Here’s a quick roundup of some excellent posts to keep up with news on Haiti/figure out where to donate:

My personal recommendation for donations is Partners in Health:
Stand With Haiti


6 thoughts on “The Haiti disaster: a social media response”

  1. Susan Pogorzelski says:

    Akhila: Thank you so much for writing about this travesty. It's such a shame that it takes a disaster to put a life in perspective and get people active, but at the same time, I'm so proud to be a part of a world wehre people reach out and do whatever they can to help. The loss of life at anytime, in any way, is unbearable, but such an event as this — where even those who survived will be experiencing a loss of everything they know — is simply horrifying. Here's hoping that we remain connected, that we keep them in our minds and hearts, and that we continue to help where we're needed most.

    Great post, Akhila. Thanks again, so much, for writing about this.

  2. Akhila says:

    Susan, thank you so much for your kind comment for taking the time to read! I'm definitely excited about the power of social media and really the outpouring of support that individuals over the web have provided in the aftermath of the earthquake. Like you said, it's horrifying, but the fact that we are all connected and working actively provides some extent of hope.

    However, as I've been reading lately, despite the great amount of aid that has been pledged and provided, what is frightening is the “logistical nightmare” that Haiti has become. Despite all the help, it's very logistically difficult to actually do anything with the incoming aid and supplies. It's harder than you'd think to actually get supplies to people. That's where we can't really help — and that's also perhaps the biggest challenge facing NGOs right now.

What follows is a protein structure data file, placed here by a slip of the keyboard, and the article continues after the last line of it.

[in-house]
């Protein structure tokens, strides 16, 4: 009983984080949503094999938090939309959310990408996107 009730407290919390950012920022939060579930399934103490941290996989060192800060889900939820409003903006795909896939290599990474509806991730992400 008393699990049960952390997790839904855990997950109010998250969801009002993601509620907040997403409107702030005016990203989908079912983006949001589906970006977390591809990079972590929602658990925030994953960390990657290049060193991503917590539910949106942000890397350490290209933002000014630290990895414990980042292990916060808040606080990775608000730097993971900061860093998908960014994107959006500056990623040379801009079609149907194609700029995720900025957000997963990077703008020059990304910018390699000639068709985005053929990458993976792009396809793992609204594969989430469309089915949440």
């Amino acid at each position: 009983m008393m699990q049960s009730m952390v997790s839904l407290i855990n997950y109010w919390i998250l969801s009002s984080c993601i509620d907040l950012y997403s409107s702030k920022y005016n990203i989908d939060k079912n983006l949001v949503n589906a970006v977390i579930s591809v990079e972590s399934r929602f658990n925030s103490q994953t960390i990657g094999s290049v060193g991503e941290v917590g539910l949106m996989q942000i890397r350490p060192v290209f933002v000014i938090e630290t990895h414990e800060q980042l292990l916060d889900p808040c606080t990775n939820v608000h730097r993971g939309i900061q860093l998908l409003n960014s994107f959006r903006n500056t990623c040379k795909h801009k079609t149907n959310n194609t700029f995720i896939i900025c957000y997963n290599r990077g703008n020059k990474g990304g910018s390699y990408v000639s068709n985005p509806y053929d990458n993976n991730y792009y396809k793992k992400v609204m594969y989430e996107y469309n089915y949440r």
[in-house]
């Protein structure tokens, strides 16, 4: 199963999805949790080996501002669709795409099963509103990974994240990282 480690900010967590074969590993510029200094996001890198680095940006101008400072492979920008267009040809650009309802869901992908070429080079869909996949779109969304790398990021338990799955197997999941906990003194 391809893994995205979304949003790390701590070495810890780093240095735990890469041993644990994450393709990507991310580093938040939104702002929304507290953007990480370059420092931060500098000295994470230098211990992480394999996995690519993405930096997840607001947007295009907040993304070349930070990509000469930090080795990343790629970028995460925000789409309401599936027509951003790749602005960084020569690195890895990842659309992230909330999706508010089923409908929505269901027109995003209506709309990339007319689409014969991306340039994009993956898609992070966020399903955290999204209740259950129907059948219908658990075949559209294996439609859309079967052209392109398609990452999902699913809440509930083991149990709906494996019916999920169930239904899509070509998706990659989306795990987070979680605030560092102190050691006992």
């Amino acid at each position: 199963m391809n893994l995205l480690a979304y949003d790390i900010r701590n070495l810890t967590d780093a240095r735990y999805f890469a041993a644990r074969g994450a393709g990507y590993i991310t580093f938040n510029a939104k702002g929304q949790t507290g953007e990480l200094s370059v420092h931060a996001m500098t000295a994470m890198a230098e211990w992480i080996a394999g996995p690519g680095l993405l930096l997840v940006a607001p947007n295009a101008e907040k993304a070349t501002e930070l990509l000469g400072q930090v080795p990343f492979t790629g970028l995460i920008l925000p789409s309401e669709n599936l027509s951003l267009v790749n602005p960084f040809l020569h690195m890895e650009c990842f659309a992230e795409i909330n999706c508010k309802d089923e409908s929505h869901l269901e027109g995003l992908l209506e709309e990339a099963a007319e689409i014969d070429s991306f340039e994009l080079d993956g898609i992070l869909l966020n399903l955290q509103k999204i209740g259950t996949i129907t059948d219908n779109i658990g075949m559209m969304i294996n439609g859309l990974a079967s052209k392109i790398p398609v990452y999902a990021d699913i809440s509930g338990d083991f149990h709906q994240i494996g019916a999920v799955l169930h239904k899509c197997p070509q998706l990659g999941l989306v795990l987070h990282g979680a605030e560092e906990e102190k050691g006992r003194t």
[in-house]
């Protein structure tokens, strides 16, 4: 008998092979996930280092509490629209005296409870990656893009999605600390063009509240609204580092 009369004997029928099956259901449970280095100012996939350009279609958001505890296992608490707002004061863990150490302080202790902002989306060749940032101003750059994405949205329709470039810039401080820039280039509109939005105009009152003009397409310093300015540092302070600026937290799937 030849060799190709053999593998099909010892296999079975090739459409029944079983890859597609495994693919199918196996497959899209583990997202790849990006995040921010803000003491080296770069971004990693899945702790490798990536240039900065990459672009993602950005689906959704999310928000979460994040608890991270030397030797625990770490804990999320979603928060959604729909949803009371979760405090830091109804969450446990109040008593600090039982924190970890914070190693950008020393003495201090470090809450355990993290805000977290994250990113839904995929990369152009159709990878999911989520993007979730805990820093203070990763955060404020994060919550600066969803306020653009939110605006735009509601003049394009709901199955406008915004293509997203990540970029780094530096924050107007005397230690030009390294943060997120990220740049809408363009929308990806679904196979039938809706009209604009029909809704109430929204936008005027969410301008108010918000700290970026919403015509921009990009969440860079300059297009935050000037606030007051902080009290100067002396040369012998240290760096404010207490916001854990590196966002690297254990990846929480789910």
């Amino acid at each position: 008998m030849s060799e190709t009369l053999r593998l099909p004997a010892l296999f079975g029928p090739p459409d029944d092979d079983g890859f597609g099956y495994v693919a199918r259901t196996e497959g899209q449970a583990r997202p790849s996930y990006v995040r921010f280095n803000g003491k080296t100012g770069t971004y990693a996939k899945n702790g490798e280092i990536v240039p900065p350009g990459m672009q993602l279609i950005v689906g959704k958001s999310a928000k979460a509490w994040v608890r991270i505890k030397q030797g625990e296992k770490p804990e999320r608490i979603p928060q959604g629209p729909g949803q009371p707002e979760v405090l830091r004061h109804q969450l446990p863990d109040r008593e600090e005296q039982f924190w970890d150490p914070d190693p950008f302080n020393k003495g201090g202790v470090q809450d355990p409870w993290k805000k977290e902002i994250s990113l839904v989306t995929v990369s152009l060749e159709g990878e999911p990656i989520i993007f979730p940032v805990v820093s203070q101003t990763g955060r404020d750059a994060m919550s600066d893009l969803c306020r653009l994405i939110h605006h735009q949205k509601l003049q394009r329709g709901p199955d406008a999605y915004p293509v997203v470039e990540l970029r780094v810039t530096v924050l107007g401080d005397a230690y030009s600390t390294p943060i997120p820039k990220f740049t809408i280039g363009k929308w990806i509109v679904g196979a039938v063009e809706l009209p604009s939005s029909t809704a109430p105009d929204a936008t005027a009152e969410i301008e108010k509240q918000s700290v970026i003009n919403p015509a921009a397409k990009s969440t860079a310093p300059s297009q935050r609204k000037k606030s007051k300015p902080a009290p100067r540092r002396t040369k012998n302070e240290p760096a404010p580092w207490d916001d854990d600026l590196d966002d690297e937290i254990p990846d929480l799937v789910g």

Thanks for commenting and thinking about this!

  3. Susan Pogorzelski says:

    I was reading a similar article in the Times about this. They have virtually no infrastructure to begin with and most has been destroyed — it's unfathomable. With such destruction and a lack of resources from their own country, it's no wonder that despite the amount of aid, it's hard to distribute. And that's just for the search and rescue, not even the rebuilding phase. It's so hard to wrap your mind around such tragedy, yet there's such a desire to help. I hope that we can each do what we can to play our part and, as you say, remember that this is just the beginning and there's still so much more.

    I love that you bring these issues to light on your blog, Akhila — one of the things I've always admired. Please, continue to do so, and I promise I'll keep learning.

  4. Akhila says:

    You're absolutely right, Susan. The earthquake has further weakened whatever infrastructure and communication channels existed in the first place, and now despite the immense resources flowing in through aid and donations, it is becoming clear how difficult it is simply to distribute these supplies on the ground. But right now, all we can do is donate to the organizations that need it and hope for the best.

    Thanks again Susan. It means a lot to me to know that people are reading this blog and learning something from my posts about the issues I strive to highlight. My hope is simply to engage more people of our generation to think about these issues — not just the Haiti disaster and emergency relief (because natural disasters get the highest coverage) but also everyday issues that we might overlook otherwise: endemic human rights violations, poverty, discrimination that people suffer through on a daily basis. I only hope that more and more people will begin thinking and caring about these everyday tragedies alongside the immense natural disasters that occur.